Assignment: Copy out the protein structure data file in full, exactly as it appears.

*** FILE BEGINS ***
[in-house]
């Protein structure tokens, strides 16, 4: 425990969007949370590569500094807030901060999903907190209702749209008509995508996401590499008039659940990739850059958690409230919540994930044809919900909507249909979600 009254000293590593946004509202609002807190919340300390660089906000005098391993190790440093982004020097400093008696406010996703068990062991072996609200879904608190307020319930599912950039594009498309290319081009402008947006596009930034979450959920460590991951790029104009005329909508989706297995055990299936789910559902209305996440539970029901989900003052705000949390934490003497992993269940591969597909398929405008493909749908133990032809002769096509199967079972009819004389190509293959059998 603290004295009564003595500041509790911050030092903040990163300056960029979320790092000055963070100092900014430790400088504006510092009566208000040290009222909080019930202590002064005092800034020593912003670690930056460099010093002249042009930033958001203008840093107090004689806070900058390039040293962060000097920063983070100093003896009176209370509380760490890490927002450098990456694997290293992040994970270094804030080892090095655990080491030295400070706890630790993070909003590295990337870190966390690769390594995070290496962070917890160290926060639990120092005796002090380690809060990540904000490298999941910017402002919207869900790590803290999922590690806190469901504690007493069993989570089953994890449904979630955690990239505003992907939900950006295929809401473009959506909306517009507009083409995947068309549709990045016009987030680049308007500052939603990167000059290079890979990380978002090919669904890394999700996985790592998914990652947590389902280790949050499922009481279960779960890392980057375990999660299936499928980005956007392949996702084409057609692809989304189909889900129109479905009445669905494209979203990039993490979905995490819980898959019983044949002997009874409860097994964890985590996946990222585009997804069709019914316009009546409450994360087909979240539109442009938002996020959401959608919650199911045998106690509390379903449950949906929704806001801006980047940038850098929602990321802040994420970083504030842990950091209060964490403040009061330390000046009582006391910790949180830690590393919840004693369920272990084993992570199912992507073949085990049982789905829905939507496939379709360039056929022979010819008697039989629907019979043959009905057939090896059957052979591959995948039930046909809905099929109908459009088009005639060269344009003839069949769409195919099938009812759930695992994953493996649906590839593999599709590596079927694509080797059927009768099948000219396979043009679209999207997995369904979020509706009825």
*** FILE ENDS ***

[in-house]
């Protein structure tokens, strides 16, 4: 425990969007949370590569500094807030901060999903907190209702749209008509995508996401590499008039659940990739850059958690409230919540994930044809919900909507249909979600 009254000293590593946004509202609002807190919340300390660089906000005098391993190790440093982004020097400093008696406010996703068990062991072996609200879904608190307020319930599912950039594009498309290319081009402008947006596009930034979450959920460590991951790029104009005329909508989706297995055990299936789910559902209305996440539970029901989900003052705000949390934490003497992993269940591969597909398929405008493909749908133990032809002769096509199967079972009819004389190509293959059998 603290004295009564003595500041509790911050030092903040990163300056960029979320790092000055963070100092900014430790400088504006510092009566208000040290009222909080019930202590002064005092800034020593912003670690930056460099010093002249042009930033958001203008840093107090004689806070900058390039040293962060000097920063983070100093003896009176209370509380760490890490927002450098990456694997290293992040994970270094804030080892090095655990080491030295400070706890630790993070909003590295990337870190966390690769390594995070290496962070917890160290926060639990120092005796002090380690809060990540904000490298999941910017402002919207869900790590803290999922590690806190469901504690007493069993989570089953994890449904979630955690990239505003992907939900950006295929809401473009959506909306517009507009083409995947068309549709990045016009987030680049308007500052939603990167000059290079890979990380978002090919669904890394999700996985790592998914990652947590389902280790949050499922009481279960779960890392980057375990999660299936499928980005956007392949996702084409057609692809989304189909889900129109479905009445669905494209979203990039993490979905995490819980898959019983044949002997009874409860097994964890985590996946990222585009997804069709019914316009009546409450994360087909979240539109442009938002996020959401959608919650199911045998106690509390379903449950949906929704806001801006980047940038850098929602990321802040994420970083504030842990950091209060964490403040009061330390000046009582006391910790949180830690590393919840004693369920272990084993992570199912992507073949085990049982789905829905939507496939379709360039056929022979010819008697039989629907019979043959009905057939090896059957052979591959995948039930046909809905099929109908459009088009005639060269344009003839069949769409195919099938009812759930695992994953493996649906590839593999599709590596079927694509080797059927009768099948000219396979043009679209999207997995369904979020509706009825």